I chased an idea through Google today, looking for a reference and ended up poring through cybernetics, Eigen-behaviors, the artwork of Boetti and the writings of Heinz Von Foerester. It was the idea of the Eigen function that hit a branding nerve and has brought me out of my work-induced flow state to post this before it disappears.
The best definition I can give of an Eigen function is that its expression is self-validating. The representation of the thing is the thing itself. “This sentence has five words.” “This sentence contains nine syllables.” Eigen functions. These are self-contained proof points of their own existence. And that’s the point.
How many of our actions are branding Eigen functions? We can’t say, “Our brand delivers a unique customer experience” and then deliver the same experience our customers can get from anyone else. Similarly, we can’t say, “Thank you for waiting… your call is important to us…” when clearly, the fact that we’re playing soft hits of the 80’s while we waste their time shows our caller, irrefutably, that their call is not important to us. We must be our brands, completely, in every possible way. Done right, our branding must be clearly animated in everything we do – and this is bloody hard work. But it’s necessary if we’re to elevate how our customers perceive us from the mundane to the sublime.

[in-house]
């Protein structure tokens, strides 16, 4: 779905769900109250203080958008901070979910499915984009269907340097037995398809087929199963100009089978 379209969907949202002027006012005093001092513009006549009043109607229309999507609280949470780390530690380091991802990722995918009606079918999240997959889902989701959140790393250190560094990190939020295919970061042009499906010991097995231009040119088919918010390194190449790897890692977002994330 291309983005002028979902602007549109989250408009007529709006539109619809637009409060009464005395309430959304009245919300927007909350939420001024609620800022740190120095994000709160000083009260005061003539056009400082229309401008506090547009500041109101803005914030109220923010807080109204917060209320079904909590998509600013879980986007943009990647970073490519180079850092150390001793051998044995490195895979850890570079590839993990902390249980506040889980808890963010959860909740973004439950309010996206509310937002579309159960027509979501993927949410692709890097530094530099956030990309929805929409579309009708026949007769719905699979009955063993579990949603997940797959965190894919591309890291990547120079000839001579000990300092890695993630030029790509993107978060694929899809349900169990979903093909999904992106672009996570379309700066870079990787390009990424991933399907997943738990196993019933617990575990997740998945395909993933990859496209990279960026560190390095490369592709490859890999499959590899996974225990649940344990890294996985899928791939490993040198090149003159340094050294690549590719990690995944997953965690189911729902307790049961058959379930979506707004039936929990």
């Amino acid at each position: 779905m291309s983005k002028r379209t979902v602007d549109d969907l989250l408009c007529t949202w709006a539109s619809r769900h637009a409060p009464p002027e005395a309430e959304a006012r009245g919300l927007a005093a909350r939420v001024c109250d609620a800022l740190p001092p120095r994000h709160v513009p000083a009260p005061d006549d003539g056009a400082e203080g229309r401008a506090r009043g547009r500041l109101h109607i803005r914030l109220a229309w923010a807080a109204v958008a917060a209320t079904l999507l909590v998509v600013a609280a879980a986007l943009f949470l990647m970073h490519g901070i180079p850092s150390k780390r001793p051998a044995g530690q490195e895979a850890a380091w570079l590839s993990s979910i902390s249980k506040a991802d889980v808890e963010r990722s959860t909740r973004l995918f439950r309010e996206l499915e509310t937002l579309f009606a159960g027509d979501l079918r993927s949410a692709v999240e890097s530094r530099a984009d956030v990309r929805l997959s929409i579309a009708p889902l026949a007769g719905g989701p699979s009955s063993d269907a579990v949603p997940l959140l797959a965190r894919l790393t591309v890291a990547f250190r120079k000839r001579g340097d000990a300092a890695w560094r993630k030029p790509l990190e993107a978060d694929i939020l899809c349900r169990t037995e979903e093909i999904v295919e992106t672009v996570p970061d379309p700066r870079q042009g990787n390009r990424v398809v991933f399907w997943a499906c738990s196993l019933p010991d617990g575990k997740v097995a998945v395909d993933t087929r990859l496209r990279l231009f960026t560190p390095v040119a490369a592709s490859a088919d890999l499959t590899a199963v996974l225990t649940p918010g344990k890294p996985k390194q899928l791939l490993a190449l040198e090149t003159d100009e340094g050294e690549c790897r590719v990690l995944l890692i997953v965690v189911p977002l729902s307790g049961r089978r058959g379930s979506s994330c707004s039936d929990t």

Some brands approach this level. Buying an iPod has an out of box experience like few other products I’ve ever bought. Particularly the earlier versions. My local Starbucks delivers on the idea of a “Third Place” with personal, eye contact service and a vibrant atmosphere. But these are two iconic companies known for their CEO’s taking the marketing reins. This may be why they are iconic.
How would taping an 8 1/2” by 11” sign that says, “EIGEN FUNCTION!” above your door, in plain sight, change how you do your job?
Industrial design: if I worked at a company that stressed “hands-free” or “telematic” or just plain “use it in your car,” I’d be ensuring that every aspect of material finish, tactile interface and audio output was designed to be used by someone who can’t see. Touch alone. When you’re driving, you shouldn’t have to look at the product to use it. Sony’s UX Turbo audio tape, back in the day, was a classic Eigen function product – side A was smooth and side B was rough to the touch, the label had adhesive that instantly adhered so as to not peel off in the cassette deck, and the shell withstood 140 degrees of heat without warping.